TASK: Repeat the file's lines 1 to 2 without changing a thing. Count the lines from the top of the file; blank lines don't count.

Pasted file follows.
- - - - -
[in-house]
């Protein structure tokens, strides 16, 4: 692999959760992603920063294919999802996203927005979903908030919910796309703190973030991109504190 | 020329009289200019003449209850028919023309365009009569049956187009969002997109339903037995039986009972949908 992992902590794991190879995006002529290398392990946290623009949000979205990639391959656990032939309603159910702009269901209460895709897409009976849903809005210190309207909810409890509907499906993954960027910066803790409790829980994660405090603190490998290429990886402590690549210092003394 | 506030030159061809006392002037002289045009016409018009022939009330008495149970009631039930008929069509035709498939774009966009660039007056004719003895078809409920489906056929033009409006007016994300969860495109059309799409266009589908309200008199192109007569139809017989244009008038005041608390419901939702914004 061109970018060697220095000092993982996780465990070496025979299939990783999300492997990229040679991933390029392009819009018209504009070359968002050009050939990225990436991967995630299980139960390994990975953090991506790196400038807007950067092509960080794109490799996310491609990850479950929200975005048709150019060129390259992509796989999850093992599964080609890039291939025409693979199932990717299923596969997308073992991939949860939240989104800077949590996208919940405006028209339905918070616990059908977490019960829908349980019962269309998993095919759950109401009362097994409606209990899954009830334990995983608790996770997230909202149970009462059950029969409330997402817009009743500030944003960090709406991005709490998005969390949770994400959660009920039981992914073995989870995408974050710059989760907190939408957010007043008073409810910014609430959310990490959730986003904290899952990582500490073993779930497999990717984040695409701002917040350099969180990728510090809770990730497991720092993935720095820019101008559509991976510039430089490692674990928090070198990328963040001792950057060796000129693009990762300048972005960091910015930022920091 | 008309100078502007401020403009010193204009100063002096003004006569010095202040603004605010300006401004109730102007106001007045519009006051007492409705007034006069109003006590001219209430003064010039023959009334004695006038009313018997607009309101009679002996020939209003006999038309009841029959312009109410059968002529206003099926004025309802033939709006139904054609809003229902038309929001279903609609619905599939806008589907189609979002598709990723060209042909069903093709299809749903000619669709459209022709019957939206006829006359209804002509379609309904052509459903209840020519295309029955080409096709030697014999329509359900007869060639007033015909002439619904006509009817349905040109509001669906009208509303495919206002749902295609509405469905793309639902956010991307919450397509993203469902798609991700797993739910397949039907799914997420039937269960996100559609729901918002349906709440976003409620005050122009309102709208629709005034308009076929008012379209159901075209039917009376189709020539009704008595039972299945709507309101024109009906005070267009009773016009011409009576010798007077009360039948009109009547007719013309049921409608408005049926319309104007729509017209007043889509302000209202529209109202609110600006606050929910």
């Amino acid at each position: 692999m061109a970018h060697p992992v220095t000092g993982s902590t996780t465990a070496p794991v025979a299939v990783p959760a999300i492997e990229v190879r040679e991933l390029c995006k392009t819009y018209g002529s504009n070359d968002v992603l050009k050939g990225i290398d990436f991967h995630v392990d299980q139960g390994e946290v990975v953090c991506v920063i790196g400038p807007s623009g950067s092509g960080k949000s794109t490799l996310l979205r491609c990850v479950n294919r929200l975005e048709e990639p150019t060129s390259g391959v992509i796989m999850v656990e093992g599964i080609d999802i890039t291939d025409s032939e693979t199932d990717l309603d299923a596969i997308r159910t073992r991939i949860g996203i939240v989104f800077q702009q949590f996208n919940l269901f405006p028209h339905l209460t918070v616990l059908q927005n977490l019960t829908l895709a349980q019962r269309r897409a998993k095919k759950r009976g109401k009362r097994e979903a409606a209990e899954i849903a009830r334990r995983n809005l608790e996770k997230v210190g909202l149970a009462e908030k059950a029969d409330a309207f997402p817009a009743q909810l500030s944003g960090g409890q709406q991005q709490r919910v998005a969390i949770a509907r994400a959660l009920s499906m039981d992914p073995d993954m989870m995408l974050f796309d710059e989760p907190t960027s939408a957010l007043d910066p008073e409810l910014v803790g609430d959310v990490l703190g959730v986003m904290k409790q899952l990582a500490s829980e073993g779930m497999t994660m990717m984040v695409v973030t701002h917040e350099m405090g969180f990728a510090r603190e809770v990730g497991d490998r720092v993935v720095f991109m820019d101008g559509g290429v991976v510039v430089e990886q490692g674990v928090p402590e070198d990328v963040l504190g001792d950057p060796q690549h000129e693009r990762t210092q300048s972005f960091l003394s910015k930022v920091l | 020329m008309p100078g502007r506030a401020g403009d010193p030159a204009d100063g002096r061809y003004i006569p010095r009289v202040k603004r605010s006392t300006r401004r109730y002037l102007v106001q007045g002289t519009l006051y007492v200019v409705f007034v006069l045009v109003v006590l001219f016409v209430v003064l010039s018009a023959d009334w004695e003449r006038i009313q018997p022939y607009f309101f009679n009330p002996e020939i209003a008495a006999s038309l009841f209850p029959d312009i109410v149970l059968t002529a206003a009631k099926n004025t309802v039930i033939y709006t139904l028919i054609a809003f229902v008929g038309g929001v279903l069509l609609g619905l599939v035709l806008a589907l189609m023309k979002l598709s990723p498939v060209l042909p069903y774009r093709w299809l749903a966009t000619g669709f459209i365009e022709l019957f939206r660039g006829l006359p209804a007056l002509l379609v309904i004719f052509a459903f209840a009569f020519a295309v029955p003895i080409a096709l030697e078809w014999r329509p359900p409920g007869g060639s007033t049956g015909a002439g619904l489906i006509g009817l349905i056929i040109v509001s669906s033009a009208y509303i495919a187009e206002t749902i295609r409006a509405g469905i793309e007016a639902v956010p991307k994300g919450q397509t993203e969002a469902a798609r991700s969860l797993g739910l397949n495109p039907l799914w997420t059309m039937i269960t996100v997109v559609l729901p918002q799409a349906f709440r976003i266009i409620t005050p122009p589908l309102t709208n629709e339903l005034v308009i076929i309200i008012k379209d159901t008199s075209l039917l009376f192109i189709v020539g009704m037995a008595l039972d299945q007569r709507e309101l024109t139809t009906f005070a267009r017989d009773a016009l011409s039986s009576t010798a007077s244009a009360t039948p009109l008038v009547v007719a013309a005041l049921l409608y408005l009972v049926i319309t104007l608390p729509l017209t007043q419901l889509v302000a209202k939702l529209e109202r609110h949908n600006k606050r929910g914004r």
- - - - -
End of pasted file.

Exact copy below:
[in-house]
């Protein structure tokens, strides 16, 4: 692999959760992603920063294919999802996203927005979903908030919910796309703190973030991109504190 | 020329009289200019003449209850028919023309365009009569049956187009969002997109339903037995039986009972949908 992992902590794991190879995006002529290398392990946290623009949000979205990639391959656990032939309603159910702009269901209460895709897409009976849903809005210190309207909810409890509907499906993954960027910066803790409790829980994660405090603190490998290429990886402590690549210092003394 | 506030030159061809006392002037002289045009016409018009022939009330008495149970009631039930008929069509035709498939774009966009660039007056004719003895078809409920489906056929033009409006007016994300969860495109059309799409266009589908309200008199192109007569139809017989244009008038005041608390419901939702914004 061109970018060697220095000092993982996780465990070496025979299939990783999300492997990229040679991933390029392009819009018209504009070359968002050009050939990225990436991967995630299980139960390994990975953090991506790196400038807007950067092509960080794109490799996310491609990850479950929200975005048709150019060129390259992509796989999850093992599964080609890039291939025409693979199932990717299923596969997308073992991939949860939240989104800077949590996208919940405006028209339905918070616990059908977490019960829908349980019962269309998993095919759950109401009362097994409606209990899954009830334990995983608790996770997230909202149970009462059950029969409330997402817009009743500030944003960090709406991005709490998005969390949770994400959660009920039981992914073995989870995408974050710059989760907190939408957010007043008073409810910014609430959310990490959730986003904290899952990582500490073993779930497999990717984040695409701002917040350099969180990728510090809770990730497991720092993935720095820019101008559509991976510039430089490692674990928090070198990328963040001792950057060796000129693009990762300048972005960091910015930022920091 | 008309100078502007401020403009010193204009100063002096003004006569010095202040603004605010300006401004109730102007106001007045519009006051007492409705007034006069109003006590001219209430003064010039023959009334004695006038009313018997607009309101009679002996020939209003006999038309009841029959312009109410059968002529206003099926004025309802033939709006139904054609809003229902038309929001279903609609619905599939806008589907189609979002598709990723060209042909069903093709299809749903000619669709459209022709019957939206006829006359209804002509379609309904052509459903209840020519295309029955080409096709030697014999329509359900007869060639007033015909002439619904006509009817349905040109509001669906009208509303495919206002749902295609509405469905793309639902956010991307919450397509993203469902798609991700797993739910397949039907799914997420039937269960996100559609729901918002349906709440976003409620005050122009309102709208629709005034308009076929008012379209159901075209039917009376189709020539009704008595039972299945709507309101024109009906005070267009009773016009011409009576010798007077009360039948009109009547007719013309049921409608408005049926319309104007729509017209007043889509302000209202529209109202609110600006606050929910």